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Re: [ontolog-forum] {Disarmed} Reality and Truth

To: "[ontolog-forum]" <ontolog-forum@xxxxxxxxxxxxxxxx>
From: Waclaw Kusnierczyk <Waclaw.Marcin.Kusnierczyk@xxxxxxxxxxx>
Date: Mon, 28 May 2007 20:19:55 +0200
Message-id: <465B1D4B.8000807@xxxxxxxxxxx>
Ingvar Johansson wrote:
> I think what (reading vQ:s mail) might be 
> pedagogically missing in Peirce and Sowa is a concept advertised by 
> another fallibilist, Karl Popper. He verbalizes it using three different 
> expressions: ‘truthlikeness’, ‘verisimilitude’, and ‘approximation to 
> truth’. Theories are not just either true or false; truth can take 
> degrees. And very very much tells in favor of the view that most 
> empirically adequate theories have a rather high degree of truthlikeness.    (01)

 > As long as you stick to the polar notion of truth-falsity, then you
 > have to say that all propositions that are not 'simply true' are
 > 'simply false'. And then you end up in the curious position that all
 > scientific theories - today, in the past, and for an immensely long
 > future to come - are simply false.    (02)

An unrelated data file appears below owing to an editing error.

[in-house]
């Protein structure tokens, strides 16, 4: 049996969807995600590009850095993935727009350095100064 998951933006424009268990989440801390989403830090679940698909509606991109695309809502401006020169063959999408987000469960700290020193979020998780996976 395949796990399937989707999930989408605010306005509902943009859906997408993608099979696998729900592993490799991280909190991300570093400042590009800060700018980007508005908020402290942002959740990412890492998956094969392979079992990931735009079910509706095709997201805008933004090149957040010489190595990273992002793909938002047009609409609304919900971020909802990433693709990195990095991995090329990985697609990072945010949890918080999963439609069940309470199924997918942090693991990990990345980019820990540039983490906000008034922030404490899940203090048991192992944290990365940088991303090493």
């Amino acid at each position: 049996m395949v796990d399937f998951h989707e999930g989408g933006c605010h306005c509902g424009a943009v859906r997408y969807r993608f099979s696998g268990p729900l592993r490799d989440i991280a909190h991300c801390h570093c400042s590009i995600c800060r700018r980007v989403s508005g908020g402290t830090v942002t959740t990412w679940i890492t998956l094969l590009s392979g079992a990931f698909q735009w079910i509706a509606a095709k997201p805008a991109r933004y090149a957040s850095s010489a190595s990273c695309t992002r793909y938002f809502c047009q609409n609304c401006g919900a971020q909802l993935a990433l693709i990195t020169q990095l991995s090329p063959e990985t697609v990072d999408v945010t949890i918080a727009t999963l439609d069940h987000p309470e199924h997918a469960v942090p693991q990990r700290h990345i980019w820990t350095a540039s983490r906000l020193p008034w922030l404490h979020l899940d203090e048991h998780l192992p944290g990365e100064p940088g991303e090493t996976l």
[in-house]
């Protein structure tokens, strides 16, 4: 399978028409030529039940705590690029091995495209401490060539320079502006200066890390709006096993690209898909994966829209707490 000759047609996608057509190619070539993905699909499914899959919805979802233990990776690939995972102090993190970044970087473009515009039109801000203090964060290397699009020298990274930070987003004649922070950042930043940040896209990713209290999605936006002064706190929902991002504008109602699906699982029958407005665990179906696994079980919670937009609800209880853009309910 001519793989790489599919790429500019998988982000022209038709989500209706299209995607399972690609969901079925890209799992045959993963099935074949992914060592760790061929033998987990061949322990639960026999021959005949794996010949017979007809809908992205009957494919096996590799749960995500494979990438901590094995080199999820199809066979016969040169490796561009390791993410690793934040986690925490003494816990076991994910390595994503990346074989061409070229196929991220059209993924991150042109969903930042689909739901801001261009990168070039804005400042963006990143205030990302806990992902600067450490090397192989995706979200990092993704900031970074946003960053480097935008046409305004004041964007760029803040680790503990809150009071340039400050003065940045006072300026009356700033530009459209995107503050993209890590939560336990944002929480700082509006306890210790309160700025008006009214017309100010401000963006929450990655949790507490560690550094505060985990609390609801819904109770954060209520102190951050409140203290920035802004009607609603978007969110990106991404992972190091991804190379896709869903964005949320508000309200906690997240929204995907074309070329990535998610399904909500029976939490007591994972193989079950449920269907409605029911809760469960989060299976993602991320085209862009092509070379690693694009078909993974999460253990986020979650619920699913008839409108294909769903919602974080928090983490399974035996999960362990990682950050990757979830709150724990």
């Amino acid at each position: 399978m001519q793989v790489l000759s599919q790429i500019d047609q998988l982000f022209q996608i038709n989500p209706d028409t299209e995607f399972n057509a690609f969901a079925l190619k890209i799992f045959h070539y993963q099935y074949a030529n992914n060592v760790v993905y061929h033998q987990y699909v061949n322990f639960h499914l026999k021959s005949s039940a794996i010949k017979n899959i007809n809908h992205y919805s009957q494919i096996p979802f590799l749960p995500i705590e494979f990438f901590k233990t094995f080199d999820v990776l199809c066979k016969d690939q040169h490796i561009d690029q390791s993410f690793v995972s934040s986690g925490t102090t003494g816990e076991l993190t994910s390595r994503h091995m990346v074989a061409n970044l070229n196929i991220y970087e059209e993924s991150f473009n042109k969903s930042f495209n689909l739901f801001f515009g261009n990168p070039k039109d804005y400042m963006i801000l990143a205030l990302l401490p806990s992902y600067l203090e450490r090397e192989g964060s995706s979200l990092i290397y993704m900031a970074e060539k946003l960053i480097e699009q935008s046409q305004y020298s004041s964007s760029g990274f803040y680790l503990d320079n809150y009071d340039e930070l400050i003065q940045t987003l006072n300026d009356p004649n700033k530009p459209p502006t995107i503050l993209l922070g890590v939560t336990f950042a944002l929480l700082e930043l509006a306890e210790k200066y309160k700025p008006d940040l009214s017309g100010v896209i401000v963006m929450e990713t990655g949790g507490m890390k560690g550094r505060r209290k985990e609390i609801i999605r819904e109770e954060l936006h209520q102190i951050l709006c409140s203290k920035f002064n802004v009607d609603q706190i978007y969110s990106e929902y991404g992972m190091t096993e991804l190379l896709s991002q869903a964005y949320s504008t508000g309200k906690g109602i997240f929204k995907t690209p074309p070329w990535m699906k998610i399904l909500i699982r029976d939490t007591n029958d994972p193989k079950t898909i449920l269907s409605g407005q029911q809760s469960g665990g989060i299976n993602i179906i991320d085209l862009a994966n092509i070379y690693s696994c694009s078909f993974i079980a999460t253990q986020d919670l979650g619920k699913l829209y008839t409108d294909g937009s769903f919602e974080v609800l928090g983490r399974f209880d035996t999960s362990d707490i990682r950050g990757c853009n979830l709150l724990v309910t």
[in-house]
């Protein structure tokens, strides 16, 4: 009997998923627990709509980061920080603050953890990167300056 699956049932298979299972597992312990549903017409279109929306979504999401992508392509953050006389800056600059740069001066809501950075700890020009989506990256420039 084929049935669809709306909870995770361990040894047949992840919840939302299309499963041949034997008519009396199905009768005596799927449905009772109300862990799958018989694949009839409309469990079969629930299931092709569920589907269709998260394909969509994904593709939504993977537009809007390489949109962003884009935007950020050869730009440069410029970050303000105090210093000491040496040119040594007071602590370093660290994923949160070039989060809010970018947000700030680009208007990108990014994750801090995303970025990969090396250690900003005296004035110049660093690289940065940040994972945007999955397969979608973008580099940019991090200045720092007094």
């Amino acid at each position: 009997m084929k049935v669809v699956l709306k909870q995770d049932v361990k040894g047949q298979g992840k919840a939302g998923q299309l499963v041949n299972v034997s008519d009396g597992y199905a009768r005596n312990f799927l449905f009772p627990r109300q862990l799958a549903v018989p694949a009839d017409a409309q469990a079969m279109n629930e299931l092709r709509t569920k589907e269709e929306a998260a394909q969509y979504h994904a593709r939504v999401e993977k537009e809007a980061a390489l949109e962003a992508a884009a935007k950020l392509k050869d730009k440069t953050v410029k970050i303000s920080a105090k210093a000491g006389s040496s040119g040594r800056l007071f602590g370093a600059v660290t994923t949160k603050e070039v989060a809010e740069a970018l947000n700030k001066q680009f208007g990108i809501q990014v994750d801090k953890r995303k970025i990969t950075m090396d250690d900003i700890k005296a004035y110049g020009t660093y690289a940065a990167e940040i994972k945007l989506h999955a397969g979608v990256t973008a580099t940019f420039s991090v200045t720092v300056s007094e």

Ingvar,    (03)

I have, for curiosity rather than for stubbornness, read an article on 
truthlikeness from SEP:    (04)

http://plato.stanford.edu/entries/truthlikeness/    (05)

It appears to me that, according to that article, Popper's truthlikeness 
is, as you say, an approximation to truth.  However, there is no word 
about degrees of truth, and indeed, every theory is either true or 
false.  (Simply true or simply false, if you prefer.)    (06)

Furthermore, it also seems that the Popper's definition of truthlikeness 
is far from problematic, and the subsequent extensions are also not void 
of problems.  Depending on the definition, a false theory may be more 
truthlike than a true theory, and a true theory may be of truthlikeness 
lower than the maximal.  And also, it seems to me that, with the 
syntactic definition of truth attributed to Popper in the referred 
article -- truth as as the set of all true sentences -- and the 
definition of truthlikeness as linearly corresponding to the proportion 
of truth captured by a theory, most scientific theories are in fact of 
rather low truthlikeness.    (07)

Should 'theories are not just either true or false; truth can take 
degrees' be attributed to Popper, or is your own view?    (08)

I am of course aware that the author of the SEP entry may have 
misinterpreted original works of Popper, simplified his words, as well 
as that an entry of this length can never accommodate for a full 
overview of a philosopher's opinion.  And, of course, I have no 
intention to challenge your expertise.    (09)

vQ    (010)

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